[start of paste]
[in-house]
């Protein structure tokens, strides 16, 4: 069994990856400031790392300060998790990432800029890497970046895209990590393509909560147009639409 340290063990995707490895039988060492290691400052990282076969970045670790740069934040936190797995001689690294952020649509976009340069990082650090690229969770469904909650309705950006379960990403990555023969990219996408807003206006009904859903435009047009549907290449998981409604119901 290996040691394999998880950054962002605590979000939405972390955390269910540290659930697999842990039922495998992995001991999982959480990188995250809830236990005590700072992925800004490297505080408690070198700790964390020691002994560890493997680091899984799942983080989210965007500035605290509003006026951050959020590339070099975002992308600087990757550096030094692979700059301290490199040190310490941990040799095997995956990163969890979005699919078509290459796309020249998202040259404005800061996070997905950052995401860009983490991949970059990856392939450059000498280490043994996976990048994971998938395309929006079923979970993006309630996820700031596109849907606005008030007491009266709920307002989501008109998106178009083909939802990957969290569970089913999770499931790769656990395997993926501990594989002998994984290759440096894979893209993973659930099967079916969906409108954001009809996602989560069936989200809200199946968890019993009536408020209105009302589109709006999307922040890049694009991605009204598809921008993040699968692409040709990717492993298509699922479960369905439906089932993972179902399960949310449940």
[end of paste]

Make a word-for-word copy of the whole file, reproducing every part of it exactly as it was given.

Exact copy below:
[in-house]
């Protein structure tokens, strides 16, 4: 069994990856400031790392300060998790990432800029890497970046895209990590393509909560147009639409 340290063990995707490895039988060492290691400052990282076969970045670790740069934040936190797995001689690294952020649509976009340069990082650090690229969770469904909650309705950006379960990403990555023969990219996408807003206006009904859903435009047009549907290449998981409604119901 290996040691394999998880950054962002605590979000939405972390955390269910540290659930697999842990039922495998992995001991999982959480990188995250809830236990005590700072992925800004490297505080408690070198700790964390020691002994560890493997680091899984799942983080989210965007500035605290509003006026951050959020590339070099975002992308600087990757550096030094692979700059301290490199040190310490941990040799095997995956990163969890979005699919078509290459796309020249998202040259404005800061996070997905950052995401860009983490991949970059990856392939450059000498280490043994996976990048994971998938395309929006079923979970993006309630996820700031596109849907606005008030007491009266709920307002989501008109998106178009083909939802990957969290569970089913999770499931790769656990395997993926501990594989002998994984290759440096894979893209993973659930099967079916969906409108954001009809996602989560069936989200809200199946968890019993009536408020209105009302589109709006999307922040890049694009991605009204598809921008993040699968692409040709990717492993298509699922479960369905439906089932993972179902399960949310449940």